US President Donald Trump's former campaign manager Paul Manafort making a deal to cooperate with Special Counsel Robert Mueller brings danger closer to the President's inner circle.
As recently as Aug 22, President Trump tweeted that Manafort had "refused to 'break' - make up stories in order to get a 'deal'. Such respect for a brave man!"
Mr Mueller is probing Russian involvement in the 2016 election, and potential collusion with Russia by the Trump campaign.
But as the Manafort conviction shows, it is a wide-ranging investigation; he was convicted of five counts of tax fraud, two of bank fraud and one of failure to disclose a foreign bank account. Now, what Manafort pleaded guilty to is less important than what he is telling Mr Mueller behind closed doors.
Manafort was at a key meeting in June 2016, ostensibly to get information damaging to Mr Trump's erstwhile opponent, Mrs Hillary Clinton, which was coming from sources linked to the Russian government.
As such, he can testify not only about the President's knowledge of the meeting before and after it took place, but also to that of Mr Trump's son-in-law Jared Kushner and eldest son Donald Trump Jr. both of whom attended it.
Manafort can also join other dots, on any other potentially illegal activity that might have occurred - including a hack of the Democratic Party's e-mails.
The White House last Friday distanced itself, with Press Secretary Sarah Sanders in a brief statement saying: "This had absolutely nothing to do with the President or his victorious 2016 presidential campaign. It is totally unrelated."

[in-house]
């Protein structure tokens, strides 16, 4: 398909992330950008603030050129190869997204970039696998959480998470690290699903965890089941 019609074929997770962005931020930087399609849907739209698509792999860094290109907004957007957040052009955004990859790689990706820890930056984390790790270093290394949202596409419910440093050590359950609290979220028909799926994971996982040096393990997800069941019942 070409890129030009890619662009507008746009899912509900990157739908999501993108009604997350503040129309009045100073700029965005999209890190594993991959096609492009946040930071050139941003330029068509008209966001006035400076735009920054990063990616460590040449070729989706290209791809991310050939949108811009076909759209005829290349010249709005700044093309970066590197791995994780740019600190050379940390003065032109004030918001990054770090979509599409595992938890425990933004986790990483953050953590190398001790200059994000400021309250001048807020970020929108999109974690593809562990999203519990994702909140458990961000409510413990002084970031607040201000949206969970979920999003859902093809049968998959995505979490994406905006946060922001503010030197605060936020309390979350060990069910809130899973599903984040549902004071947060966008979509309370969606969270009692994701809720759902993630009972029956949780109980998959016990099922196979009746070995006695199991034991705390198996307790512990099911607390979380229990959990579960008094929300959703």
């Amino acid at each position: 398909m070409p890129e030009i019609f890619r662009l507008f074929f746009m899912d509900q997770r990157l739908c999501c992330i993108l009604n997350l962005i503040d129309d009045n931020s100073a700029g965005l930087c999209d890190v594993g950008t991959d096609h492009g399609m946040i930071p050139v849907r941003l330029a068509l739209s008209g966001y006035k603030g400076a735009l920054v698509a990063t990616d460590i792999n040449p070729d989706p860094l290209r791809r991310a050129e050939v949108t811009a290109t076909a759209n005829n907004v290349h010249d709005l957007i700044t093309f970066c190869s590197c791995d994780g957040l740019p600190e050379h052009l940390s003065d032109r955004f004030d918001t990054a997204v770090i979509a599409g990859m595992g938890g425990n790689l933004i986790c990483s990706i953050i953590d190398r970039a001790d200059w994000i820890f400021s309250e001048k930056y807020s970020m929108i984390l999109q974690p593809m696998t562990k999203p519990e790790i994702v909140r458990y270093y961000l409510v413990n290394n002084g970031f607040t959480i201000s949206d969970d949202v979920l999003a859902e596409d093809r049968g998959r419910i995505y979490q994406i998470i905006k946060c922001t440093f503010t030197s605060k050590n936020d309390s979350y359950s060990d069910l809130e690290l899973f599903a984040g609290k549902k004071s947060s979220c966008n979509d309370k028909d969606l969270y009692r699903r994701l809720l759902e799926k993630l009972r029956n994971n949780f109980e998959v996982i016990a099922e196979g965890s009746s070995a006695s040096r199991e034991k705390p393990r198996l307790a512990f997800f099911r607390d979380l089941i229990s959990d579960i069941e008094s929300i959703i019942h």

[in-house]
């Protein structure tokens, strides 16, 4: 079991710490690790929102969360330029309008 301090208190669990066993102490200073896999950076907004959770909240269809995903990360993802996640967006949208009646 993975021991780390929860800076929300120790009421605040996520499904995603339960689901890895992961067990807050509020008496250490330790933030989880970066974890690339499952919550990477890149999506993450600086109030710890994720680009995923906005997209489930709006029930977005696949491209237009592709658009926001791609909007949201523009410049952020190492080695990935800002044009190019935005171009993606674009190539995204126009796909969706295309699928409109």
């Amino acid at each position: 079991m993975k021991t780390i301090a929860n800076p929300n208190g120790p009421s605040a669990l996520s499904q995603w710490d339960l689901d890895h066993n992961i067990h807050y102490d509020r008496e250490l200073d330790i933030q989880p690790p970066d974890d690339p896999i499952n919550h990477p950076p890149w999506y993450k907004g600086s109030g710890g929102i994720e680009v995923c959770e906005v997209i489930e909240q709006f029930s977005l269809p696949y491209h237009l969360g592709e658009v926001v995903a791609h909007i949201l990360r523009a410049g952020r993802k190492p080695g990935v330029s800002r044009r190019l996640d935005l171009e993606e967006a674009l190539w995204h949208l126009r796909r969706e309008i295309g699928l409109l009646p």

The President's allies - like his lawyer, Mr Rudy Giuliani - have also dismissed Manafort's deal as irrelevant. But many analysts disagree, maintaining that it brings the investigation uncomfortably close to his immediate family. "We have all grown hesitant to anoint any development as pivotal, but Manafort's agreement to cooperate with Mueller could well be a significant turning point," said Dr Glenn Altschuler, professor of American Studies at Cornell University.
"To conclude that the Trump presidency is fatally compromised is premature. But there is a boatload of issues on which Manafort might shed light. There is potential exposure here for Donald Trump Jr, Jared Kushner and the President."